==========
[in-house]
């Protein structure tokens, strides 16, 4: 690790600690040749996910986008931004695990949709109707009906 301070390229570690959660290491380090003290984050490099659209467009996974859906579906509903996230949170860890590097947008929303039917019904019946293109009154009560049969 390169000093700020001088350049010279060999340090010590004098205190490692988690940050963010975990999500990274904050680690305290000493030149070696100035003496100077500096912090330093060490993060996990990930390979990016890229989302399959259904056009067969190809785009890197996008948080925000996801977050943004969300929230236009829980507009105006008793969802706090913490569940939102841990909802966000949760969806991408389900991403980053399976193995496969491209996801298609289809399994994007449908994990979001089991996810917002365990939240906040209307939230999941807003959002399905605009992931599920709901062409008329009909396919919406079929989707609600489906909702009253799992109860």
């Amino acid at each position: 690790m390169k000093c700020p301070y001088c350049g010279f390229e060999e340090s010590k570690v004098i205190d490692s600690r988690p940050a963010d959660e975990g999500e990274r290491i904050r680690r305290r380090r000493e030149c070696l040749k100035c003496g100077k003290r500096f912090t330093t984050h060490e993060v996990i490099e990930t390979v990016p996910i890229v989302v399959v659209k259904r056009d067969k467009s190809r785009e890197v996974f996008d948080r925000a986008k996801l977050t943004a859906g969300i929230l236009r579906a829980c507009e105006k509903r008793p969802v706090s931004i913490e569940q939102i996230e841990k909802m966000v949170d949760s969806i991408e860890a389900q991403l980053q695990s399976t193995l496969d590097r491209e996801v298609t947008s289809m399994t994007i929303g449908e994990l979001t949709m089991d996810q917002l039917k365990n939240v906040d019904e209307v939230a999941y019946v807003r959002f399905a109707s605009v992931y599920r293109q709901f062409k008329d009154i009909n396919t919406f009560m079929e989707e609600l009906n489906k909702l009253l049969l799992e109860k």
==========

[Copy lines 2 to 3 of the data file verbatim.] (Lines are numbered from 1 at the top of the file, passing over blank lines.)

């Protein structure tokens, strides 16, 4: 690790600690040749996910986008931004695990949709109707009906 301070390229570690959660290491380090003290984050490099659209467009996974859906579906509903996230949170860890590097947008929303039917019904019946293109009154009560049969 390169000093700020001088350049010279060999340090010590004098205190490692988690940050963010975990999500990274904050680690305290000493030149070696100035003496100077500096912090330093060490993060996990990930390979990016890229989302399959259904056009067969190809785009890197996008948080925000996801977050943004969300929230236009829980507009105006008793969802706090913490569940939102841990909802966000949760969806991408389900991403980053399976193995496969491209996801298609289809399994994007449908994990979001089991996810917002365990939240906040209307939230999941807003959002399905605009992931599920709901062409008329009909396919919406079929989707609600489906909702009253799992109860």
């Amino acid at each position: 690790m390169k000093c700020p301070y001088c350049g010279f390229e060999e340090s010590k570690v004098i205190d490692s600690r988690p940050a963010d959660e975990g999500e990274r290491i904050r680690r305290r380090r000493e030149c070696l040749k100035c003496g100077k003290r500096f912090t330093t984050h060490e993060v996990i490099e990930t390979v990016p996910i890229v989302v399959v659209k259904r056009d067969k467009s190809r785009e890197v996974f996008d948080r925000a986008k996801l977050t943004a859906g969300i929230l236009r579906a829980c507009e105006k509903r008793p969802v706090s931004i913490e569940q939102i996230e841990k909802m966000v949170d949760s969806i991408e860890a389900q991403l980053q695990s399976t193995l496969d590097r491209e996801v298609t947008s289809m399994t994007i929303g449908e994990l979001t949709m089991d996810q917002l039917k365990n939240v906040d019904e209307v939230a999941y019946v807003r959002f399905a109707s605009v992931y599920r293109q709901f062409k008329d009154i009909n396919t919406f009560m079929e989707e609600l009906n489906k909702l009253l049969l799992e109860k």